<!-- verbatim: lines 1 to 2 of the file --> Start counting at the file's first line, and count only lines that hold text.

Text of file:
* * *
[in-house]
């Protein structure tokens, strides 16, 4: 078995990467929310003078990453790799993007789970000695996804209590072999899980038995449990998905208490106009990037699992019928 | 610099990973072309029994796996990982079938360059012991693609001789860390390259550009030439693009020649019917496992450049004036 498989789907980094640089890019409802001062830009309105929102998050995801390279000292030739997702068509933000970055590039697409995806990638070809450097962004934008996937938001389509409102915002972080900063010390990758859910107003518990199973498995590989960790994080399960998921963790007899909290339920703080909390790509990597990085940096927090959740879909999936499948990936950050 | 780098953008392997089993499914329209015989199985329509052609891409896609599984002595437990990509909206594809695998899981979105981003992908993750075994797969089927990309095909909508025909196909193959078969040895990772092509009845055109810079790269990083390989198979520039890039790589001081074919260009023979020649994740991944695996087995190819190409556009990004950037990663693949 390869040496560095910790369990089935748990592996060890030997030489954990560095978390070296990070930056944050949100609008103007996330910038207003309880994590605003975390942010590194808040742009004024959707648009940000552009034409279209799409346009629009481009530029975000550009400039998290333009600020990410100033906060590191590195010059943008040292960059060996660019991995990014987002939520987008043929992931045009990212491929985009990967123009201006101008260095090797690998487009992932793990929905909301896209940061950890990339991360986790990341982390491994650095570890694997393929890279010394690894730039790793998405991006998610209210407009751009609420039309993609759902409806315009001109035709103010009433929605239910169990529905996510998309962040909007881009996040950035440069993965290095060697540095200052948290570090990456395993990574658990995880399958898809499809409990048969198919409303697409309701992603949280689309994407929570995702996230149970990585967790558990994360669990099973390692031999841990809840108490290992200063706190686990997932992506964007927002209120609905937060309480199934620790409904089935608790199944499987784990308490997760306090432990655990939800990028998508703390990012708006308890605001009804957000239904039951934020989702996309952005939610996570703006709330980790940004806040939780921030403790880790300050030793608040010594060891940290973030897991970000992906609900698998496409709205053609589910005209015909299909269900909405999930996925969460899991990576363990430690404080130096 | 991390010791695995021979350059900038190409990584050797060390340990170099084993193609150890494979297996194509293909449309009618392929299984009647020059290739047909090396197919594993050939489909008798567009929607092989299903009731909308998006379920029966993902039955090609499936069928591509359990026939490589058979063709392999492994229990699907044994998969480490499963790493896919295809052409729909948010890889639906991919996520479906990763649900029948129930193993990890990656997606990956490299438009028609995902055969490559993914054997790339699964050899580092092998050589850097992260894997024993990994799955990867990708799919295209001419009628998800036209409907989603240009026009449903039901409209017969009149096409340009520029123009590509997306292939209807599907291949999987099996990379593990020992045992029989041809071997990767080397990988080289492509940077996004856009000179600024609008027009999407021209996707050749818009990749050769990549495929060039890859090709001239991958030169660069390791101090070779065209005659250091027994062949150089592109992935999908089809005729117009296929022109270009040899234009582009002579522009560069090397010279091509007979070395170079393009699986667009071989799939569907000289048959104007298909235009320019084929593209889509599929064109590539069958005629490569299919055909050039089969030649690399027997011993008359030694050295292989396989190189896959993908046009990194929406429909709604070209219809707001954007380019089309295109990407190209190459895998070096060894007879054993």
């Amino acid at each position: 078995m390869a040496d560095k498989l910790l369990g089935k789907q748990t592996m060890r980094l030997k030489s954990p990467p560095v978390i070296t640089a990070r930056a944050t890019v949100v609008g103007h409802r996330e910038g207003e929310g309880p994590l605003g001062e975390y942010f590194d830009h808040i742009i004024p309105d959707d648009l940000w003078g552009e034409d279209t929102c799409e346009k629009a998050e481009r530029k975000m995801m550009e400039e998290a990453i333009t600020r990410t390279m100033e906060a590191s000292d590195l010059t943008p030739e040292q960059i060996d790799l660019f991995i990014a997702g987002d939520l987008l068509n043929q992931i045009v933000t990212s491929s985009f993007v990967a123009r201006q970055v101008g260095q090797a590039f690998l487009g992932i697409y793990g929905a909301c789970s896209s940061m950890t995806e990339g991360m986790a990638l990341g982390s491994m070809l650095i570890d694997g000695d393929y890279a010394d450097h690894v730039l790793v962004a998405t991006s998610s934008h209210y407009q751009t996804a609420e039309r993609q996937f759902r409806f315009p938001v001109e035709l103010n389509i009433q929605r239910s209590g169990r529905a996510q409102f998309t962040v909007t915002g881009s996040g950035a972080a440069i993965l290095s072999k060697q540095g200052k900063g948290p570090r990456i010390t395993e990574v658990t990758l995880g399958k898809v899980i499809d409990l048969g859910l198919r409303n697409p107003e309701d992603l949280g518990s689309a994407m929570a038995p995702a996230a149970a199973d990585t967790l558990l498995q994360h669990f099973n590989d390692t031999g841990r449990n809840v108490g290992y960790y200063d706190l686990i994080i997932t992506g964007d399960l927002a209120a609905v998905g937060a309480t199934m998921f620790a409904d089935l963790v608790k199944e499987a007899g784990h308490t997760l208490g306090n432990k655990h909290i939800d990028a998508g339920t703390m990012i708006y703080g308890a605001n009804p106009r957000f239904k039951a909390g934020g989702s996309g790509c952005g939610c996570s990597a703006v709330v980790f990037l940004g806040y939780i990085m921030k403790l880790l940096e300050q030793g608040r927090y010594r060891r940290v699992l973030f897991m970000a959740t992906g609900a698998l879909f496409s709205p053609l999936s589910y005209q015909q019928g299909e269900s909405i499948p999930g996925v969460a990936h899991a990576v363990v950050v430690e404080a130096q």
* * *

[in-house]
């Protein structure tokens, strides 16, 4: 078995990467929310003078990453790799993007789970000695996804209590072999899980038995449990998905208490106009990037699992019928 | 610099990973072309029994796996990982079938360059012991693609001789860390390259550009030439693009020649019917496992450049004036 498989789907980094640089890019409802001062830009309105929102998050995801390279000292030739997702068509933000970055590039697409995806990638070809450097962004934008996937938001389509409102915002972080900063010390990758859910107003518990199973498995590989960790994080399960998921963790007899909290339920703080909390790509990597990085940096927090959740879909999936499948990936950050 | 780098953008392997089993499914329209015989199985329509052609891409896609599984002595437990990509909206594809695998899981979105981003992908993750075994797969089927990309095909909508025909196909193959078969040895990772092509009845055109810079790269990083390989198979520039890039790589001081074919260009023979020649994740991944695996087995190819190409556009990004950037990663693949 390869040496560095910790369990089935748990592996060890030997030489954990560095978390070296990070930056944050949100609008103007996330910038207003309880994590605003975390942010590194808040742009004024959707648009940000552009034409279209799409346009629009481009530029975000550009400039998290333009600020990410100033906060590191590195010059943008040292960059060996660019991995990014987002939520987008043929992931045009990212491929985009990967123009201006101008260095090797690998487009992932793990929905909301896209940061950890990339991360986790990341982390491994650095570890694997393929890279010394690894730039790793998405991006998610209210407009751009609420039309993609759902409806315009001109035709103010009433929605239910169990529905996510998309962040909007881009996040950035440069993965290095060697540095200052948290570090990456395993990574658990995880399958898809499809409990048969198919409303697409309701992603949280689309994407929570995702996230149970990585967790558990994360669990099973390692031999841990809840108490290992200063706190686990997932992506964007927002209120609905937060309480199934620790409904089935608790199944499987784990308490997760306090432990655990939800990028998508703390990012708006308890605001009804957000239904039951934020989702996309952005939610996570703006709330980790940004806040939780921030403790880790300050030793608040010594060891940290973030897991970000992906609900698998496409709205053609589910005209015909299909269900909405999930996925969460899991990576363990430690404080130096 | 991390010791695995021979350059900038190409990584050797060390340990170099084993193609150890494979297996194509293909449309009618392929299984009647020059290739047909090396197919594993050939489909008798567009929607092989299903009731909308998006379920029966993902039955090609499936069928591509359990026939490589058979063709392999492994229990699907044994998969480490499963790493896919295809052409729909948010890889639906991919996520479906990763649900029948129930193993990890990656997606990956490299438009028609995902055969490559993914054997790339699964050899580092092998050589850097992260894997024993990994799955990867990708799919295209001419009628998800036209409907989603240009026009449903039901409209017969009149096409340009520029123009590509997306292939209807599907291949999987099996990379593990020992045992029989041809071997990767080397990988080289492509940077996004856009000179600024609008027009999407021209996707050749818009990749050769990549495929060039890859090709001239991958030169660069390791101090070779065209005659250091027994062949150089592109992935999908089809005729117009296929022109270009040899234009582009002579522009560069090397010279091509007979070395170079393009699986667009071989799939569907000289048959104007298909235009320019084929593209889509599929064109590539069958005629490569299919055909050039089969030649690399027997011993008359030694050295292989396989190189896959993908046009990194929406429909709604070209219809707001954007380019089309295109990407190209190459895998070096060894007879054993």